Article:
CC BY-NC-ND 4.0 · Indian Journal of Neurosurgery 2020; 9(02): 080-084
DOI: 10.1055/s-0039-3402623
Original Article

Stereotactic Brainstem Biopsy: Technical Aspects with Emphasis on Role of Awake Craniotomy

Reddy Kanala Ramnadh
1  Department of Neurosurgery, Nizam’s Institute of Medical Sciences, Panjagutta, Hyderabad, Telangana, India
,
Krishna Yerramneni Vamsi
1  Department of Neurosurgery, Nizam’s Institute of Medical Sciences, Panjagutta, Hyderabad, Telangana, India
,
Thirumal Yerragunta
1  Department of Neurosurgery, Nizam’s Institute of Medical Sciences, Panjagutta, Hyderabad, Telangana, India
,
Kumar Vupuloori Arvind
1  Department of Neurosurgery, Nizam’s Institute of Medical Sciences, Panjagutta, Hyderabad, Telangana, India
,
Varshesh Shah
1  Department of Neurosurgery, Nizam’s Institute of Medical Sciences, Panjagutta, Hyderabad, Telangana, India
› Author Affiliations
 

Abstract

Introduction The role of frame-based stereotactic biopsy in brainstem lesions has been well established in literature. Transfrontal, transtentorial, and transcerebellar routes are used to access various targets within the brainstem. While the transfrontal approach is preferable in midbrain lesions, a transcerebellar approach via the middle cerebellar peduncle forms the shortest possible trajectory for pontine and medullary lesions.

Objective Authors to describe the technical nuances of frame-based stereotactic biopsy of lower brainstem lesions to increase the procedural safety and efficacy.

Materials and Methods Technical modifications in frame fixation were done to acheive the desired trajectory to the target. In adult cases biopsy was performed with patient awake during the procedure.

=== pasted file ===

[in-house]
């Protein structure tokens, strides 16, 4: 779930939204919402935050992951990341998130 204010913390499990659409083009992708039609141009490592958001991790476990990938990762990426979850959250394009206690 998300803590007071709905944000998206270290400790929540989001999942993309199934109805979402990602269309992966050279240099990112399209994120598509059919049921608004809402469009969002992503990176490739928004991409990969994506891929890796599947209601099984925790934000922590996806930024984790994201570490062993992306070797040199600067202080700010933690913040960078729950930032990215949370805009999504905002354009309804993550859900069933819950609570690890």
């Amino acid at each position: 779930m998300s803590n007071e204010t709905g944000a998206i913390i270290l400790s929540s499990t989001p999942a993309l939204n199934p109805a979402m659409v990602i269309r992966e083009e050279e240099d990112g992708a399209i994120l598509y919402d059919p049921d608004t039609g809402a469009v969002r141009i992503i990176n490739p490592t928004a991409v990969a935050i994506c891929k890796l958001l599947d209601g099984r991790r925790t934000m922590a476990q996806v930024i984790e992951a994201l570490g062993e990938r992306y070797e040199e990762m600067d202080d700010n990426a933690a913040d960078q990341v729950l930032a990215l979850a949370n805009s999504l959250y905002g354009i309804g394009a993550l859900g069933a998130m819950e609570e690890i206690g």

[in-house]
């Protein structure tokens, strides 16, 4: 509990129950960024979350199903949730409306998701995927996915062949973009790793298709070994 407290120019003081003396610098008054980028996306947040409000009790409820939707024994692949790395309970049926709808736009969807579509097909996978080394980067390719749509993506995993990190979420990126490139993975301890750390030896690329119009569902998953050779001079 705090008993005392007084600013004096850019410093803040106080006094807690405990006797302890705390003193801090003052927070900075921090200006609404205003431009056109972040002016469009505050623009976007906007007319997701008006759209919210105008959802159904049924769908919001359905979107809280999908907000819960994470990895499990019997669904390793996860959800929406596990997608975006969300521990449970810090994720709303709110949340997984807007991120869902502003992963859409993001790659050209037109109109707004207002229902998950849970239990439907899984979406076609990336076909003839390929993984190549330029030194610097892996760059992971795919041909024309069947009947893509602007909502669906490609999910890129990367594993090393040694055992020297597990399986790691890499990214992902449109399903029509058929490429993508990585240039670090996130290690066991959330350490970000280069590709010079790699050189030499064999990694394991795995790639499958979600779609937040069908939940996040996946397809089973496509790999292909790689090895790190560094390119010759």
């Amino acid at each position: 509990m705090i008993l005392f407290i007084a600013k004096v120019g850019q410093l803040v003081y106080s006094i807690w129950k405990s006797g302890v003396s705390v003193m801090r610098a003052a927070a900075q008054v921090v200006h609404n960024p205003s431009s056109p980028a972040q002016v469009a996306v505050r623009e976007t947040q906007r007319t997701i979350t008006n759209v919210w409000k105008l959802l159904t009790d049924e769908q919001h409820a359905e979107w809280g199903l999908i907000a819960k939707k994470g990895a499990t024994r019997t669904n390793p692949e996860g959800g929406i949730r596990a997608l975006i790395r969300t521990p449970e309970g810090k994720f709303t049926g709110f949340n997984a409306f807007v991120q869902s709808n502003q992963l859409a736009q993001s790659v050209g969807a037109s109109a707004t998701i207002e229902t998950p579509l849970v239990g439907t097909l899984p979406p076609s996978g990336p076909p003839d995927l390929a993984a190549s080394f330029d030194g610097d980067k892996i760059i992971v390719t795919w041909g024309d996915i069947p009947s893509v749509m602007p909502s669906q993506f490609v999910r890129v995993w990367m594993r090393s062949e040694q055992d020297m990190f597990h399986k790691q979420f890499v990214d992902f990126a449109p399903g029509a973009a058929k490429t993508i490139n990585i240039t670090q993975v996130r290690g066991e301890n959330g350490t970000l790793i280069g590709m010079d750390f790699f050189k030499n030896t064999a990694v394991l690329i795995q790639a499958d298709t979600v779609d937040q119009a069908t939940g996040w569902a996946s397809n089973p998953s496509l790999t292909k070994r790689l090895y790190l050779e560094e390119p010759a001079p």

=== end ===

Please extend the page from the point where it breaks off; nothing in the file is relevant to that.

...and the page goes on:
Results Total of five patients underwent biopsy with the technical modifications. Three patients were adults and two were in pediatric age group. Their age ranged from 12 to 50 years. No complications were encountered. Two of the biopsies showed demyelination and the other three turned out to be low-grade glioma, pilocytic astrocytoma, and lymphoma, respectively.

Conclusion Despite obvious inherent risks, the transcerebellar biopsy in semi-sitting position is a well-tolerated and effective method of obtaining a diagnostic tissue sample in brainstem lesions. We have noted that adoption of the technical modifications described in this article has aided in improving the safety and ease of the procedure.


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Introduction

Brainstem lesions contribute around 15% in children and 2% in adults of total intracranial space occupying lesions.[1] In children, majority of these lesions are brainstem gliomas while there is a wider heterogeneity in adults.[2] In addition to glioma, the differential diagnosis of a brainstem lesion in adults includes other tumors, vasculitis, arteriovenous malformation, hematoma, infarction, infections, gliosis, and demyelinating disease.[3] [4] Differentiating various lesions mandates biopsy, except in cases of vascular malformations.

In the cases of diffuse intrinsic pontine gliomas, the newer studies have shown the importance of molecular biology-based treatments necessitating stereotactic biopsy.[5] [6] [7] Furthermore, tissue sampling enhances the knowledge about the origin of pediatric and adult brainstem gliomas, its cellular composition, and architecture of cells where we have limited knowledge in this type of tumors.[8] [9] [10]